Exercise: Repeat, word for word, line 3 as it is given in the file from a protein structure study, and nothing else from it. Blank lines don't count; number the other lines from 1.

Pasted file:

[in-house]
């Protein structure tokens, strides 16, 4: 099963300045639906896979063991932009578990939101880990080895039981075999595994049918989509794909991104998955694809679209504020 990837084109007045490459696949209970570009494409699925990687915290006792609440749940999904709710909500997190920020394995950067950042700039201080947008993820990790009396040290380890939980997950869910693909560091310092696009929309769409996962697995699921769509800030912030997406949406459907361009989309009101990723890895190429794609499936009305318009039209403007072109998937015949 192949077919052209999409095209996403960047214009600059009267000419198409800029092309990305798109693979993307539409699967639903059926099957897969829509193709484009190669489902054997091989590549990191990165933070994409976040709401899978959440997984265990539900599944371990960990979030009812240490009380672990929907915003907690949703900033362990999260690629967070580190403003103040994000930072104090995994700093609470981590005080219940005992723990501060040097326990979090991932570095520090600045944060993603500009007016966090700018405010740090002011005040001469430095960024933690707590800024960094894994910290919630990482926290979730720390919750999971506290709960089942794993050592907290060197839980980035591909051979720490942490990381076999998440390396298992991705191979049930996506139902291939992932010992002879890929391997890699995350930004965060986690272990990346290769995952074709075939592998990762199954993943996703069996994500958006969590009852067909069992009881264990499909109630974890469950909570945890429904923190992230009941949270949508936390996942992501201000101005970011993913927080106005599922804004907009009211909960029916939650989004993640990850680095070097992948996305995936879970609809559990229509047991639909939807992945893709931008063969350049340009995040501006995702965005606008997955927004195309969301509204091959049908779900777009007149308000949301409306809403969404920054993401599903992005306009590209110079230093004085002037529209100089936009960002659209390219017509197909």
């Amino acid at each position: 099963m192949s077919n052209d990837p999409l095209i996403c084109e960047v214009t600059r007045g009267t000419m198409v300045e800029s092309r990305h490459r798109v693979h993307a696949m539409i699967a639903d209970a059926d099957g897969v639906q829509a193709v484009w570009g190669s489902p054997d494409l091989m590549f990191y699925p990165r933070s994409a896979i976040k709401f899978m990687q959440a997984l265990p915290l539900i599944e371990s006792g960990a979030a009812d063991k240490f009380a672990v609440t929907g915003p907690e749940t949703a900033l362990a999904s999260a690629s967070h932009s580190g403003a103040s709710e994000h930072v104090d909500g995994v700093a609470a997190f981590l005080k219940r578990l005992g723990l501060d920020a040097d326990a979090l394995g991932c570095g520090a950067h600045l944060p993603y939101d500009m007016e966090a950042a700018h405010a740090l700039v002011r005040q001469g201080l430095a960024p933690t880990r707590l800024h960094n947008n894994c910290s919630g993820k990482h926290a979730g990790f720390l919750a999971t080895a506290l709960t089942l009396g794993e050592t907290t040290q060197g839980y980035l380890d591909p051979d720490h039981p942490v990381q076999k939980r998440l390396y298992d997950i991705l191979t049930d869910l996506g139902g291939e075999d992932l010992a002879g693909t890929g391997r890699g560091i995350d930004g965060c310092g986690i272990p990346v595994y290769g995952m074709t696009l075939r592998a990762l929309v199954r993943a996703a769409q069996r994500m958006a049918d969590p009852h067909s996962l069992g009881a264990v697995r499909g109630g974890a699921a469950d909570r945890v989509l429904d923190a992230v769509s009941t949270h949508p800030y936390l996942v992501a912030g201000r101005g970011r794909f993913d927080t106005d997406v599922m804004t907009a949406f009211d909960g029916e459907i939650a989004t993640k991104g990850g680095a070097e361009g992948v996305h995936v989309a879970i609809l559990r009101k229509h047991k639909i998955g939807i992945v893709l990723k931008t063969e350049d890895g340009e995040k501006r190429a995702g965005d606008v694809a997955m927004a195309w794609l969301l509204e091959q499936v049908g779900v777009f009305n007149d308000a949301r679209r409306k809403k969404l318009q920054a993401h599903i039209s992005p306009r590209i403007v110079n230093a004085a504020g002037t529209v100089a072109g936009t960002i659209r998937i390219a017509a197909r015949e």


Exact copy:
């Amino acid at each position: 099963m192949s077919n052209d990837p999409l095209i996403c084109e960047v214009t600059r007045g009267t000419m198409v300045e800029s092309r990305h490459r798109v693979h993307a696949m539409i699967a639903d209970a059926d099957g897969v639906q829509a193709v484009w570009g190669s489902p054997d494409l091989m590549f990191y699925p990165r933070s994409a896979i976040k709401f899978m990687q959440a997984l265990p915290l539900i599944e371990s006792g960990a979030a009812d063991k240490f009380a672990v609440t929907g915003p907690e749940t949703a900033l362990a999904s999260a690629s967070h932009s580190g403003a103040s709710e994000h930072v104090d909500g995994v700093a609470a997190f981590l005080k219940r578990l005992g723990l501060d920020a040097d326990a979090l394995g991932c570095g520090a950067h600045l944060p993603y939101d500009m007016e966090a950042a700018h405010a740090l700039v002011r005040q001469g201080l430095a960024p933690t880990r707590l800024h960094n947008n894994c910290s919630g993820k990482h926290a979730g990790f720390l919750a999971t080895a506290l709960t089942l009396g794993e050592t907290t040290q060197g839980y980035l380890d591909p051979d720490h039981p942490v990381q076999k939980r998440l390396y298992d997950i991705l191979t049930d869910l996506g139902g291939e075999d992932l010992a002879g693909t890929g391997r890699g560091i995350d930004g965060c310092g986690i272990p990346v595994y290769g995952m074709t696009l075939r592998a990762l929309v199954r993943a996703a769409q069996r994500m958006a049918d969590p009852h067909s996962l069992g009881a264990v697995r499909g109630g974890a699921a469950d909570r945890v989509l429904d923190a992230v769509s009941t949270h949508p800030y936390l996942v992501a912030g201000r101005g970011r794909f993913d927080t106005d997406v599922m804004t907009a949406f009211d909960g029916e459907i939650a989004t993640k991104g990850g680095a070097e361009g992948v996305h995936v989309a879970i609809l559990r009101k229509h047991k639909i998955g939807i992945v893709l990723k931008t063969e350049d890895g340009e995040k501006r190429a995702g965005d606008v694809a997955m927004a195309w794609l969301l509204e091959q499936v049908g779900v777009f009305n007149d308000a949301r679209r409306k809403k969404l318009q920054a993401h599903i039209s992005p306009r590209i403007v110079n230093a004085a504020g002037t529209v100089a072109g936009t960002i659209r998937i390219a017509a197909r015949e």